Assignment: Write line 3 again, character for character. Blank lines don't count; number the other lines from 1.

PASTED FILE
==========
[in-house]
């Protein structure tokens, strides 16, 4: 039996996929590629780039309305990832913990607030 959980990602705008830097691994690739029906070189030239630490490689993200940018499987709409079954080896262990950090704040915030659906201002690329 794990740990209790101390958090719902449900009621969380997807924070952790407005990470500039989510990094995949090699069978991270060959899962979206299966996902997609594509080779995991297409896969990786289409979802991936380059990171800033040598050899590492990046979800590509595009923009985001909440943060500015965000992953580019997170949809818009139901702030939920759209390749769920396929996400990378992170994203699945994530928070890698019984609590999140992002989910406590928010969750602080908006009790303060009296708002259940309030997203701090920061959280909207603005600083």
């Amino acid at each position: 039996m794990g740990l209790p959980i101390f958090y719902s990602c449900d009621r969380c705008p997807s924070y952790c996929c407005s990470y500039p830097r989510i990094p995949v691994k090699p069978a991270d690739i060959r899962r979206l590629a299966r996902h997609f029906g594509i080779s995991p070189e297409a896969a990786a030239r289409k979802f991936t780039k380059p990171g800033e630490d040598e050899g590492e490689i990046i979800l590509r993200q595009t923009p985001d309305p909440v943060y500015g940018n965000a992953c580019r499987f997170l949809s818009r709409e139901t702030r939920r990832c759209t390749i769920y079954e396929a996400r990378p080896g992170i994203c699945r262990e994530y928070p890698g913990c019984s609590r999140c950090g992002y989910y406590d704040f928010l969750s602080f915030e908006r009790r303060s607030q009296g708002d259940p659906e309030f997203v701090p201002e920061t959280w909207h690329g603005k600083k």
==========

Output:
């Amino acid at each position: 039996m794990g740990l209790p959980i101390f958090y719902s990602c449900d009621r969380c705008p997807s924070y952790c996929c407005s990470y500039p830097r989510i990094p995949v691994k090699p069978a991270d690739i060959r899962r979206l590629a299966r996902h997609f029906g594509i080779s995991p070189e297409a896969a990786a030239r289409k979802f991936t780039k380059p990171g800033e630490d040598e050899g590492e490689i990046i979800l590509r993200q595009t923009p985001d309305p909440v943060y500015g940018n965000a992953c580019r499987f997170l949809s818009r709409e139901t702030r939920r990832c759209t390749i769920y079954e396929a996400r990378p080896g992170i994203c699945r262990e994530y928070p890698g913990c019984s609590r999140c950090g992002y989910y406590d704040f928010l969750s602080f915030e908006r009790r303060s607030q009296g708002d259940p659906e309030f997203v701090p201002e920061t959280w909207h690329g603005k600083k």